The James and Susan Bartlett Center for Reflection was conceived as a quiet, contemplative place located in the DePauw University Nature Park. The University envisioned a unique place for reflection on values and thoughtful examination of life.
The Center is anchored by a glass-walled gathering room featuring a towering limestone fireplace that serves as a backdrop to group discussions, lectures, sermons, and events. The building also includes a theological library and extensive outdoor deck areas in order to enjoy the surrounding environment.
The small structure was designed sustainably to minimize its impact on the environment and its immediate environs. The building was constructed with natural, regional, and recycled materials. The site and adjacent habitat were restored with native Indiana plants and incorporate a natural rainwater treatment pond. The interior environments were designed to maximize natural light, views, human comfort, and controllability. CSO completed this project in conjunction with Lake|Flato Architects.
SEP (Software Engineering Professionals) is a local software company with a national footprint. When faced with the challenge of creating a new “forever home” for their headquarters, SEP and Pure Development turned to CSO. The design team worked with key stakeholders to capture the essence of SEP and marry it with the natural environment of the site. Key architectural features, such as the random rhythm of the façade’s vertical lines, mimic the complexity, order and rhythms found in nature. The rhythm also contributes in specific ways to the interior environment – enhancing collaborative spaces, piquing curiosity, and inspiring ingenuity. The natural assets of the site are leveraged through the strategic placement of interior walls, the framing of views, and the selection of an intentionally restrained material palette.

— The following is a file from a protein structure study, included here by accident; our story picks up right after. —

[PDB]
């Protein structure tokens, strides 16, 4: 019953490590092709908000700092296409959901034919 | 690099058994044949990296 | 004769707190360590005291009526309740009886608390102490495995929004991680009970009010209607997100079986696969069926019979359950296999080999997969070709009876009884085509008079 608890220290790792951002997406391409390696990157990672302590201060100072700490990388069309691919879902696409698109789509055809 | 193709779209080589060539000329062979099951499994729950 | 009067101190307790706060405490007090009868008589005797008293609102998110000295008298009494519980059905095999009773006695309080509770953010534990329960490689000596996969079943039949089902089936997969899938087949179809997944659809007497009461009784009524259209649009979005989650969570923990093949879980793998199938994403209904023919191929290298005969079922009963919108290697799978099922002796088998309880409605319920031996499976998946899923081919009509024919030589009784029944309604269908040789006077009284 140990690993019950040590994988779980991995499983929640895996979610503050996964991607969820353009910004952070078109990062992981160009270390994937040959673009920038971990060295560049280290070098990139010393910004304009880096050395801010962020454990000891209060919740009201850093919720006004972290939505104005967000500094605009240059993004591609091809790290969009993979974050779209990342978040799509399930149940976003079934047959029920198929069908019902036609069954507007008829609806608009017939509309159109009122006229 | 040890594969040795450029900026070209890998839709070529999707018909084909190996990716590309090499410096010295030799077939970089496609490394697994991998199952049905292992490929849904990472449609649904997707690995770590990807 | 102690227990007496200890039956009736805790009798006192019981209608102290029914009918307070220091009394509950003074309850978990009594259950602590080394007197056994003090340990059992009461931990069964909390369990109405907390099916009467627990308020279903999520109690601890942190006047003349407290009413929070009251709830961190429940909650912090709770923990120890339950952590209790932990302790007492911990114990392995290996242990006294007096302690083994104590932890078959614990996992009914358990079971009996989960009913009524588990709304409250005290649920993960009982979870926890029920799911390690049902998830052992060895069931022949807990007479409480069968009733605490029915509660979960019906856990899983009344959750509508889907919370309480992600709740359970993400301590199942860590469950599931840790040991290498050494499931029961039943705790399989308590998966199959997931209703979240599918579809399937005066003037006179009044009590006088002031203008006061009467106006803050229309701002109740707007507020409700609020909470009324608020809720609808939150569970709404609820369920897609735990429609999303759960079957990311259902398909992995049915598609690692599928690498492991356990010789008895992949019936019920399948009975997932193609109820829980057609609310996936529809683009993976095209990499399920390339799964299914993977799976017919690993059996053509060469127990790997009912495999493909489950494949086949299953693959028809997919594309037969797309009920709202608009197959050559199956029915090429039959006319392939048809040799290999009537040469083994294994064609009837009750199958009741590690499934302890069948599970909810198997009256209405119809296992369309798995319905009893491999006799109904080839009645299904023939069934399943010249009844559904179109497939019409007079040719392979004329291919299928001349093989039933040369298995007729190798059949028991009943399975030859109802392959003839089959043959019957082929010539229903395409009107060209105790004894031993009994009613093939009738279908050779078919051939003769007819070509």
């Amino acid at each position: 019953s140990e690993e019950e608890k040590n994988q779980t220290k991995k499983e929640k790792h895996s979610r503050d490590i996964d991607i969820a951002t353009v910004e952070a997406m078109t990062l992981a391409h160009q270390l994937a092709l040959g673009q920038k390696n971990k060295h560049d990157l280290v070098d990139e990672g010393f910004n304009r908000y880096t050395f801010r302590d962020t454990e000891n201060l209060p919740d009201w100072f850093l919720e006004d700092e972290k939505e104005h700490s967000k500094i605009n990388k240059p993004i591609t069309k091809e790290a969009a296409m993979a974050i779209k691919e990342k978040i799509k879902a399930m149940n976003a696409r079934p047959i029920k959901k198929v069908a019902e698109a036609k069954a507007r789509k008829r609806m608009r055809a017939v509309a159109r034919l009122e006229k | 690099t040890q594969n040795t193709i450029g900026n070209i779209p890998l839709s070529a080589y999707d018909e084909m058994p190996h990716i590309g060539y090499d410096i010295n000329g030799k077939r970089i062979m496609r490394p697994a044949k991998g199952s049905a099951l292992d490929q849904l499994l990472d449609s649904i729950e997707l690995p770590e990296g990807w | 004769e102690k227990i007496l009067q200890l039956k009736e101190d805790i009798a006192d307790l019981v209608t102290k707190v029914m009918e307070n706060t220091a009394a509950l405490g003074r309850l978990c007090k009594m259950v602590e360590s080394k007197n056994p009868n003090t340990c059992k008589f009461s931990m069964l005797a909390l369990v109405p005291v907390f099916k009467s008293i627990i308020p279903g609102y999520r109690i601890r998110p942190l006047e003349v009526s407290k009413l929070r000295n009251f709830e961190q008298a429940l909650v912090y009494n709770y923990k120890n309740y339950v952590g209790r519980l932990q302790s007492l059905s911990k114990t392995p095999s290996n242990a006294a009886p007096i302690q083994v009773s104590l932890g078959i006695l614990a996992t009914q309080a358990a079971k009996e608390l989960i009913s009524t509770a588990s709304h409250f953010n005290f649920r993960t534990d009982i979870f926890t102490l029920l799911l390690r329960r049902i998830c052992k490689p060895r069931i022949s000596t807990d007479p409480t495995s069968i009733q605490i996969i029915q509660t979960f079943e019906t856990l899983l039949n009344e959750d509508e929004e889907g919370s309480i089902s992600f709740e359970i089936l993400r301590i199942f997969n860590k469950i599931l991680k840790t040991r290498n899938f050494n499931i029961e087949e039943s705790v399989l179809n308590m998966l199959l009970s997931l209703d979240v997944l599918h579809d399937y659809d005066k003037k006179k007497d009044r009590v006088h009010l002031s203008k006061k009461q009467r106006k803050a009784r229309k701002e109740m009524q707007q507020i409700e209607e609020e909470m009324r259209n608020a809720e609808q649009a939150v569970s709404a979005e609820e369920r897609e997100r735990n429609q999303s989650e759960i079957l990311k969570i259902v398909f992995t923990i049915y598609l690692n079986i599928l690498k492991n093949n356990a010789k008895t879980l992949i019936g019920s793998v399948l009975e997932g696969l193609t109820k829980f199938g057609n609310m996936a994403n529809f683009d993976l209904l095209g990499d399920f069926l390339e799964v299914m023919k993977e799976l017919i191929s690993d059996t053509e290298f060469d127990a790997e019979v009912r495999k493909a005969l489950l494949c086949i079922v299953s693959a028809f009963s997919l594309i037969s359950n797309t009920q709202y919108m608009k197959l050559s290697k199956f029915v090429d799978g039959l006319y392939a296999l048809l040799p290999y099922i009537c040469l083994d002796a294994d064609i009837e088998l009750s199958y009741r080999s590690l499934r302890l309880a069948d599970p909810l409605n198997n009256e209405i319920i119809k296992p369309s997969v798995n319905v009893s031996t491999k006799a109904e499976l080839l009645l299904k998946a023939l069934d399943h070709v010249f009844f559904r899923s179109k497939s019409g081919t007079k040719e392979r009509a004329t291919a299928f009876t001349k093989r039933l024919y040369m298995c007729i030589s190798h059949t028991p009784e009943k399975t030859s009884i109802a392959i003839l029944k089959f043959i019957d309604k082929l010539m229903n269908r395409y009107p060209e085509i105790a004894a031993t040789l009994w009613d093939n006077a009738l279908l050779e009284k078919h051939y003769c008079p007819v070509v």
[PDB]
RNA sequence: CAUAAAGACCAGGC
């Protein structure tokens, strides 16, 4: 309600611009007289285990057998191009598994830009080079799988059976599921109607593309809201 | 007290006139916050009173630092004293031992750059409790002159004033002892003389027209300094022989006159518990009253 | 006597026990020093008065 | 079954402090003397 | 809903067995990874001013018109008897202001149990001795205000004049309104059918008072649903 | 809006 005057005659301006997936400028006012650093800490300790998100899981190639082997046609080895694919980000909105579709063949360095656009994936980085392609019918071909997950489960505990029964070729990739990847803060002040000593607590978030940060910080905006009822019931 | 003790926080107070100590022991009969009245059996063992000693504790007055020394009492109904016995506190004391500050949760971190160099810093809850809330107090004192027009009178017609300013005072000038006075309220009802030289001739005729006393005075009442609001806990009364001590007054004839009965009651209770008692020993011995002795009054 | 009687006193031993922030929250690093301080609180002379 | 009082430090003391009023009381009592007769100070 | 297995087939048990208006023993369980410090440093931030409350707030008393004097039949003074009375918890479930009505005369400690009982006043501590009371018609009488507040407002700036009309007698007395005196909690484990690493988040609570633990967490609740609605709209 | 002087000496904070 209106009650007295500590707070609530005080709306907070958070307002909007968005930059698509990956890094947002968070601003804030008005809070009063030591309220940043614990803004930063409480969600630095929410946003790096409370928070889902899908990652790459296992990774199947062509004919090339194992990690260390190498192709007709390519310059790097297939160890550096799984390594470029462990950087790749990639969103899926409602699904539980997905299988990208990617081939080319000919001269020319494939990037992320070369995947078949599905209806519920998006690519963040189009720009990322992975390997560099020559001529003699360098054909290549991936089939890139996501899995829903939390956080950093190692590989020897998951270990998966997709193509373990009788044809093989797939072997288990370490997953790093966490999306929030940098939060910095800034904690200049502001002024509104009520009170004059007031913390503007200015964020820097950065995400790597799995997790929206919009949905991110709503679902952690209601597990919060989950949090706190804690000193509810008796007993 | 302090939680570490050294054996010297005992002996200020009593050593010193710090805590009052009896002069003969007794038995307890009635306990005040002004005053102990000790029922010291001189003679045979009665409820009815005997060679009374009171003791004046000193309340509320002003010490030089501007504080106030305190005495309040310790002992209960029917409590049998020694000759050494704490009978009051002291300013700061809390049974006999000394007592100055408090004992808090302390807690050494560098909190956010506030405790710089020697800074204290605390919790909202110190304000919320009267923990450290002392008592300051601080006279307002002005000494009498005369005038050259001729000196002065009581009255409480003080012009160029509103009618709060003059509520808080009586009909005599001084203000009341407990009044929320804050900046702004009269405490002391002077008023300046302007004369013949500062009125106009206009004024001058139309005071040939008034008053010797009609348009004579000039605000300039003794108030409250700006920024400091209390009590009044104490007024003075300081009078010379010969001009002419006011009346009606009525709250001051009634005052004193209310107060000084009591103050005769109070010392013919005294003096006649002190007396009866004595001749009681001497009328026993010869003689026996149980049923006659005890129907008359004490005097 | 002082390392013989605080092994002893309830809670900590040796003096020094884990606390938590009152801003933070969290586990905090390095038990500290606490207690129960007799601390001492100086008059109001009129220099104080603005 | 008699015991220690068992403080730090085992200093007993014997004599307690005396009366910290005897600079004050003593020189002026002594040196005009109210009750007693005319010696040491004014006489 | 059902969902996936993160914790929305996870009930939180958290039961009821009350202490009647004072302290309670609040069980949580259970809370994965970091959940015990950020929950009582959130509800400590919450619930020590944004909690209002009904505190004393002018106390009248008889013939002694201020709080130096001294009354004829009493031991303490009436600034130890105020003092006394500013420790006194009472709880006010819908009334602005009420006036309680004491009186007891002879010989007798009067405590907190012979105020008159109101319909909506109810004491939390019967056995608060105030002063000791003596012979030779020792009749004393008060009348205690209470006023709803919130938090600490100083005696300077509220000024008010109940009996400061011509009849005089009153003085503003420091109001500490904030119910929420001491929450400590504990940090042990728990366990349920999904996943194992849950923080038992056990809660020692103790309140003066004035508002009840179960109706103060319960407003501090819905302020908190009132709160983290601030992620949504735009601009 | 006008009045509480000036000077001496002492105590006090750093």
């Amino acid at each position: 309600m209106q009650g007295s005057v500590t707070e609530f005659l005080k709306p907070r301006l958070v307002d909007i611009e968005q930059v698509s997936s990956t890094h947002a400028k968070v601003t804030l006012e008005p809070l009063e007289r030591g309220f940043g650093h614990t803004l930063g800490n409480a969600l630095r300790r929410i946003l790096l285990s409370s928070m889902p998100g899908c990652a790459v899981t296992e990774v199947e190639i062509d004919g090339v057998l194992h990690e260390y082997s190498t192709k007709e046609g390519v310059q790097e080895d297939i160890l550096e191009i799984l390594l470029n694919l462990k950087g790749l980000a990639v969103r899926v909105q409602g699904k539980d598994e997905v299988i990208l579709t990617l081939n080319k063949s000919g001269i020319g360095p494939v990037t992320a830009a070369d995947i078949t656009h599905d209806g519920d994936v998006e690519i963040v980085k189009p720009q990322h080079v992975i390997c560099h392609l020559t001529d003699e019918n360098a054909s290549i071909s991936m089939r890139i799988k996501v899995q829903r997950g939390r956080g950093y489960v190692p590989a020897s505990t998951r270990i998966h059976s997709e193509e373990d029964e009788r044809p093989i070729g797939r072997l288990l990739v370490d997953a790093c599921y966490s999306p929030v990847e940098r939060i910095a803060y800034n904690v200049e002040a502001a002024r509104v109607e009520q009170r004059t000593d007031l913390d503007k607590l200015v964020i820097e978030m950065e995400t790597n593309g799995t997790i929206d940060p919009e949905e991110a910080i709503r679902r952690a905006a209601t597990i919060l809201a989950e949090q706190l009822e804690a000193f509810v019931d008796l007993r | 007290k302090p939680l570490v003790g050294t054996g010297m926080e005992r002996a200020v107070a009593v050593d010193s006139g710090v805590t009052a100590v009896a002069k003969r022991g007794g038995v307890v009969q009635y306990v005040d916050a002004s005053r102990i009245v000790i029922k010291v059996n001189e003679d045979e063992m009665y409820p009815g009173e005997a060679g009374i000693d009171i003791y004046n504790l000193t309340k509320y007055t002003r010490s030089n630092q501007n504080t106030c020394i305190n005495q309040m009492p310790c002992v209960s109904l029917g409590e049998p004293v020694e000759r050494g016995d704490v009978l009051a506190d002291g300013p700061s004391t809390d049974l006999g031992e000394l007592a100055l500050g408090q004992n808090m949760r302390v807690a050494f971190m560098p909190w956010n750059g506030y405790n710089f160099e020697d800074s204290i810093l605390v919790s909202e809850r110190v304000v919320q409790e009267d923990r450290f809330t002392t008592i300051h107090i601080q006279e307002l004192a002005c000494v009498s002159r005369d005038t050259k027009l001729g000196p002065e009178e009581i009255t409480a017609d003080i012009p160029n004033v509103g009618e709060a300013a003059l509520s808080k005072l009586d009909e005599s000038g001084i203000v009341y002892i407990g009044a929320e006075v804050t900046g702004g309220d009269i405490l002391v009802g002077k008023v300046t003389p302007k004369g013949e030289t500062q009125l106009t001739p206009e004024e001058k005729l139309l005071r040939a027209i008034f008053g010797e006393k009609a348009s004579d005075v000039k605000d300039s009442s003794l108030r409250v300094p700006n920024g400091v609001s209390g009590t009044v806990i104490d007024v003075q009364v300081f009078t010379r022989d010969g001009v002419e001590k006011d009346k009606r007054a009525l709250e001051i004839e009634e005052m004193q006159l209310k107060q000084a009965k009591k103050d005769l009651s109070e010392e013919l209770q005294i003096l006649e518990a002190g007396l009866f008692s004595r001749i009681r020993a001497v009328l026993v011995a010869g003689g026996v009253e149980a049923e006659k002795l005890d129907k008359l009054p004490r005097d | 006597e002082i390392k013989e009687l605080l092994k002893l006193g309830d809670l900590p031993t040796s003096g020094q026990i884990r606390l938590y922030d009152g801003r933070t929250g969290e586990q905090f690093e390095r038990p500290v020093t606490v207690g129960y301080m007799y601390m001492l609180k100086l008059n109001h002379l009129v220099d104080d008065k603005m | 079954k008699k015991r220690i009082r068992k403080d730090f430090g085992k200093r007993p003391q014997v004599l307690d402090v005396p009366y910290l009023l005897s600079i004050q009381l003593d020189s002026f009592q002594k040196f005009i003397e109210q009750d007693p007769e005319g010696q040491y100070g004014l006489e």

SEP’s unique brand is on display throughout the design. Designers found inspiration and drew a connection between the view-accenting architecture and the company’s preferred style of work: scrum. In this approach, employees apply large numbers of post-its to walls. The shape of a post-it on a wall mimicked the shape of the building footprint, and designers used this connection to influence key design features. Upon arrival visitors will notice an artful series of back-lit metal tabs peeling from a feature wall. This artistic expression pays homage to the scrum process while serving as a subtle branding component. The design team further embraced the holistic design approach by crafting one of a kind furniture pieces from timbers sourced from the SEP site.
The unapologetic blend of nature and technology is evident within the new SEP headquarters. Today’s technology infuses a sense of hustle, and SEP challenged this notion by embracing a more tranquil environment that fosters collaboration and nurtures new ideas.